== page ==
I have an unfinished post on the Dales Way, the Ribble Way, and a few other bits and bobs, but really, all I can say is that August got a bit away from me. I have been busy visiting family and family friends in three countries — Ireland, Wales, and Blackpool — I mean, England – and my free time reading madly about publishing (most recently, and exhaustively, the two blogs by husband and wife Dean Wesley Smith and Kristine Kathryn Rusch), and working on my new novel.
In fact, I’ve written nearly the whole first draft over the course of August — it’s only ‘nearly’, as I’m writing this blog instead, and got a bit distracted reading Dame Judi Dench’s autobiography, And Furthermore, last night and this morning. I have the denouement still to finish, probably about two chapters’ worth of writing, I think, and since I’m going out with my granny and uncle tonight to a Welsh folk orchestra I’m not sure I’ll quite get it done. But I enjoyed the book, and somehow tomorrow feels as if it still counts as part of my effort to write a novel in a month. I didn’t really decide that until the 4th or 5th of August, anyway.
In Blackpool I went to an air show for the first time. I saw the Red Arrows — the British equivalent of the Canadian Snowbirds — perform some amazing formation flying, with coloured contrails no less, as well as a mad daredevil who did the most extraordinary things with his plane, like stalling at the top of a high climb and letting the plane tumble nose over tail halfway down to the sea. I’ve never seen anything quite like that, I have to say. I also saw the wing walkers (who were about fourteen!) perform on the biplanes despite quite a stiff wind. I kept having ‘High Flight’, the poem by John Magee (not the John Magee who was one of of my PhD thesis advisors, mind you!) running through my head.
I am sad to say that despite my efforts at memorizing poetry (including this one), I couldn’t quite recite the whole thing. Thanks to the powers of the internet, however, I can share it with you easily enough:
Oh! I have slipped the surly bonds of earth,
And danced the skies on laughter-silvered wings;
Sunward I’ve climbed, and joined the tumbling mirth
Of sun-split clouds, –and done a hundred things
You have not dreamed of –Wheeled and soared and swung
High in the sunlit silence. Hov’ring there
I’ve chased the shouting wind along, and flung
My eager craft through footless halls of air…
Up, up the long, delirious, burning blue
I’ve topped the wind-swept heights with easy grace
Where never lark or even eagle flew —
And, while with silent lifting mind I’ve trod
The high untrespassed sanctity of space,
Put out my hand, and touched the face of God.
This, actually, has been my feeling much of the month. I finished — at last! hurrah! — the edits to my first novel (whose title is oscillating between Plato’s Swan and Till Human Voices Wake Us — both of these are, I grant, a bit pretentious, but do fit the story; if any of you have thoughts about which you prefer, do let me know in the comments), including two pesky paragraphs that had been haunting me. The paragraphs in question were the second and the last, so a bit important to get right! I’ve also started serious research into my options for what to do with it now that I’m really, truly finished. At least for now.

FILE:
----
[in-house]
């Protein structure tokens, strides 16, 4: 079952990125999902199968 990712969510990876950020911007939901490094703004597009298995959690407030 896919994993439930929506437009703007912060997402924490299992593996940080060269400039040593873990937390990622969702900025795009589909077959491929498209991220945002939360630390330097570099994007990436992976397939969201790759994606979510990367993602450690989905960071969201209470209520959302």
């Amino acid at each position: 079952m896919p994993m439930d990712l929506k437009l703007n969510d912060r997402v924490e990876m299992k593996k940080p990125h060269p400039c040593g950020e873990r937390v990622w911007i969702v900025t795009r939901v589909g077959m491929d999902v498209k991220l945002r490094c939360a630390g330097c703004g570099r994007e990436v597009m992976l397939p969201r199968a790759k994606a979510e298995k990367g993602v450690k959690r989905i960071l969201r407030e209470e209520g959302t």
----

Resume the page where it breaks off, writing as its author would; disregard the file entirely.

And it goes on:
At the same time, I decided to do something new with my new story (Derring-Do for Beginners — a title for one of my blog categories, one which I like too much not to use for this; this is also the story in which ‘The Rose and Phoenix Inn’ makes an appearance). I wanted Derring-Do to have rather more of an action plot than Till Human Voices Wake Us, which is primarily a character study; I want Derring-Do to be, really, a fun fantasy romp.
As I was reading about publishing on Dean Wesley Smith’s blog, I came across his ‘Killing the Sacred Cows of Publishing’ posts, and the myth that slow writing equals better. He talks about the absurdity of this relative to, well, most other skills, where we expect practice to help, the more usually the better. I’m not convinced by all of his arguments, but when I was reading what he had to say about speed, something in me shifted gears and I thought: I want to be a career novelist. I need more novels written to make that happen. How fast can I write a draft of a novel?
In just about a month, apparently. I’d already spent part of a week blocking out the main lines of the plot, and I’ve spent years thinking about these characters. So when it came down to it, I’ve spent three weeks and a bit writing almost every day, as I travelled from Kirkby Lonsdale
and Blackpool to Dunworley, County Cork, Ireland,
and via Dublin and the Holyhead ferry to North Wales, and while I’ve been visiting my granny at the end of the Lleyn Peninsula.
I feel as excited as when I watched the daredevil twirl his plane, and the Red Arrows with their superb discipline, and the wingwalkers leaning into the wind. I don’t know quite what I’m going to do with the finished novel (which, incidentally, has taken nearly fourteen years of stop-and-start effort to get to this point), how good or even how long Derring-Do is — for I wrote it by hand — but writing it was certainly a fun romp.
And the blackberries are just starting to ripen in the hedgerows. I’m off to Shropshire for two weeks on an actual farm, then more walking. I’ll do my best to catch up with some of the walking and more about Ireland and so on, because this blog is fun to write, too. Just not quite as fun as swashbuckling, however imaginary.